Diamond cut: what is the cut of a diamond? is the cut of a diamond important? how important is the cut of a diamond?
There are two ways to look at the 'cut' of a diamond. The first way many people are actually referring the shape of the diamond. Is it round, is it square, is it heart shaped, pear shaped so forth and so on. The second refers to a how well-proportioned the dimensions of a diamond are, and how these surfaces, or facets, are positioned to create sparkle and brilliance. Both are important however the second is less important that you would think (when shopping with us particularly and we will explain why!).
FIRST: CUT; as when its referring actually to shape:
Many people refer to cut as the shape of the stone. Is it a round or a pear shape, a marquise or an oval, a princess cut or a radiant an so many more options. You can learn more about them on our diamond education pages. That being said there are aspects of "cut" or shape that are important. In the diamond business in general we call this the "make" of the stone. Is an oval shape a long oval or a short one, how about a elongated radiant cut or a square one. The make, and shape of stone can make a dramatic difference in the price of diamond.
SECOND: CUT; as when its referring to proportions.
This refers to how a diamond is actually angled and proportioned meaning how it lets in, and pushes out light. This could dictate how much sparkle or the type of sparkle a diamond has. First I think its important to go over some basics. One thing to note is that GIA only grades cut grade of round brilliant cut diamonds. This is very important to note and shows the importance of make. Additionally GIA's cut grade does not factor into it other rounds like European cut diamonds or Old Mine Cut's. Here are the cut grades we use at Velvet Box Society as we follow the standards set forth by GIA with some additional notes.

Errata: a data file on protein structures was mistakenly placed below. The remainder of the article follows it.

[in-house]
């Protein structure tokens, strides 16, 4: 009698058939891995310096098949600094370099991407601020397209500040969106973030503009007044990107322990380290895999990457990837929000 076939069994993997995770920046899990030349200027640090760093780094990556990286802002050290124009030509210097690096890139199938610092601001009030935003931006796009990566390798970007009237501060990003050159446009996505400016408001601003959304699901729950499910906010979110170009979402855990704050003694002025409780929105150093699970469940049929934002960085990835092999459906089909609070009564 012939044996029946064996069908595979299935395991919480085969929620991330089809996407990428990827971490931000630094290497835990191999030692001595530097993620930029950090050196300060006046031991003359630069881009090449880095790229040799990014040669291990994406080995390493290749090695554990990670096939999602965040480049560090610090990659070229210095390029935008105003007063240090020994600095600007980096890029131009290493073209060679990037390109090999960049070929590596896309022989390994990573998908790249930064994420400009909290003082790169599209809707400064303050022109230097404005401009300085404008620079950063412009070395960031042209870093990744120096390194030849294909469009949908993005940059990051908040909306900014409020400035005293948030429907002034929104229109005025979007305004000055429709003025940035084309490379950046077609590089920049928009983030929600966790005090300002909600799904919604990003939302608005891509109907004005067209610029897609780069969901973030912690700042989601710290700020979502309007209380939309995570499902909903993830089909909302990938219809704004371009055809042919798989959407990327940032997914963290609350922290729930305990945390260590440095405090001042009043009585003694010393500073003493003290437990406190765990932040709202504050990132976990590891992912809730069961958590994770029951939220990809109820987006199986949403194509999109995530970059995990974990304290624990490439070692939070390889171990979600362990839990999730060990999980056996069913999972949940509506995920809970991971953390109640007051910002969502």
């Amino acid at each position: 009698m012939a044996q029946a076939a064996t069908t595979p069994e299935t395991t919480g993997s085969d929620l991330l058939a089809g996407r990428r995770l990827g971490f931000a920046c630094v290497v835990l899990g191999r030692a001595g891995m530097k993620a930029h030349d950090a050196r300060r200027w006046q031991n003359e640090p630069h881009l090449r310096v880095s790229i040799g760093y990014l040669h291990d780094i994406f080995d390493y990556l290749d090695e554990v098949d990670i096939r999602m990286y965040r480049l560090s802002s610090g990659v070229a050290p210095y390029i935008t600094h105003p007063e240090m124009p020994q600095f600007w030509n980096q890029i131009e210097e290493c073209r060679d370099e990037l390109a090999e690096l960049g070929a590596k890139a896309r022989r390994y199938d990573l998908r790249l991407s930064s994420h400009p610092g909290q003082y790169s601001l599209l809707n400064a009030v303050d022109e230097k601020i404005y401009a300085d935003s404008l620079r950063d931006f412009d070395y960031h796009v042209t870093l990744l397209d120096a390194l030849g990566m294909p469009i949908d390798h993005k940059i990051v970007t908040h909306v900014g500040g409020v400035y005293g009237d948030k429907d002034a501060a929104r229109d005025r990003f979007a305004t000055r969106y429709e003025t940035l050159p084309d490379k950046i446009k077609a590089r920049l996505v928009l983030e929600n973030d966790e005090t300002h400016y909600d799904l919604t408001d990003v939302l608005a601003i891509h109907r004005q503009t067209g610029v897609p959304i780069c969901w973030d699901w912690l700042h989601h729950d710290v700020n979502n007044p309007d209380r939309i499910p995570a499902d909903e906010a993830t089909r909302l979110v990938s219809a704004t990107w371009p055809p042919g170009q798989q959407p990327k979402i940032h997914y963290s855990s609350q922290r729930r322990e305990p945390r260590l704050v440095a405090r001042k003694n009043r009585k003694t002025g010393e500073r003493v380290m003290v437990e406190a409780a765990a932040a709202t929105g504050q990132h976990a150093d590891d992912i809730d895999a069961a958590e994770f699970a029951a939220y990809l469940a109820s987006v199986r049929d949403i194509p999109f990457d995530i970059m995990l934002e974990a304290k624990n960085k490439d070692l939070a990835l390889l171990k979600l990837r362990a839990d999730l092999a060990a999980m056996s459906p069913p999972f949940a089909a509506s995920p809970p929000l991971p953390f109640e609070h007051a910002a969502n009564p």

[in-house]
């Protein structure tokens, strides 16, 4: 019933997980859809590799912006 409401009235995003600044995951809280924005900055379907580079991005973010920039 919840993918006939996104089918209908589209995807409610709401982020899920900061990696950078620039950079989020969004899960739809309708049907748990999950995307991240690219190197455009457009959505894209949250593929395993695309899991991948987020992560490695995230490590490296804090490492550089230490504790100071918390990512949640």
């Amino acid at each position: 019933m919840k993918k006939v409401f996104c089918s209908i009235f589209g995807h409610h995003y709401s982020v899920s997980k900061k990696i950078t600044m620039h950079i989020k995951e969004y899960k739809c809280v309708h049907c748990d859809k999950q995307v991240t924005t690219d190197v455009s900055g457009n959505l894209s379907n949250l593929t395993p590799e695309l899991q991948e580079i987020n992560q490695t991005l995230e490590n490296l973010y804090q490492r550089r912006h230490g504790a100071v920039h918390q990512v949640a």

Cut grades range from:
GIA's cut grade is derived from a combination of Brilliance, Fire, And Scintillation as derived by the angles and proportions of the diamond.
They are defined as:
Brilliance: reflection of white light
Fire: is the dispersion of light into the colors of the rainbow
Scintillation is the play of contrast between dark and light areas or a diamonds sparkle
Cut grade is a combination of the make, polish, and symmetry. Those factors take into account:
Table: The largest facet of a gemstone generally located at the top (except in rose cuts)
Crown: The top portion of a diamond extending from the girdle to the table
Girdle: The intersection of the crown and pavilion which defines the circumference of a diamond, the widest point generally also defined as where you would measure diameter or one girdle edge of a diamond straight across to the opposing side
Pavilion: The bottom portion of a diamond, extending from the girdle to the culet
Culet: The facet at the bottom of a gemstone.
Depth: The height of a gemstone measured from the culet to the table
What Is The Most Expensive Cut Of A Diamond?
This is a tricky questions. If by cut you are referring to shape then round brilliant cut would take the cake (all other factors being equal). That being said when you ask about the cut of a diamond the answer is a bit more tricky. Most retailers, particularly online retailers, will push cut as the most important, or one of the most important factors in a diamonds quality however the truth is, its not. Shocking yes. We can confidently say that because in the wholesale market the cut grade actually effects the price the least! So something that effects the price the least would be considered less important than other factors the effect price more. That being said there are catches to this. For example you can have a really spready AMAZING looking stone with a good or even fair cut grade. Sometimes these are "spreadier" stones meaning the weight 1 carat and look like 1.25 carat stones. The light performance is so close you physically could not tell the difference, except on paper. But at the end of the day you're not walking around with paper on your hand, you are with a rock. Retailers like to tout cut as the most important factor as this is where they are making their biggest mark up usually. Now one exception to this rule would be a 1 carat stone that looks like a half carat stone. This stone could have lots of light loss. So we can't say in the broad range its not important because it is. In fact many retailers sell this type of deep stone and that's the reason GIA invented the cut grade. It helps shed light on a particular aspect of a diamond.
For more information about diamond cut check out our diamond education pages!
We don't leak all of our knowledge in our blog so if you are shopping for an engagement ring, a custom engagement ring, or an antique engagement ring never hesitate to contact us as we are happy to guide you through the process!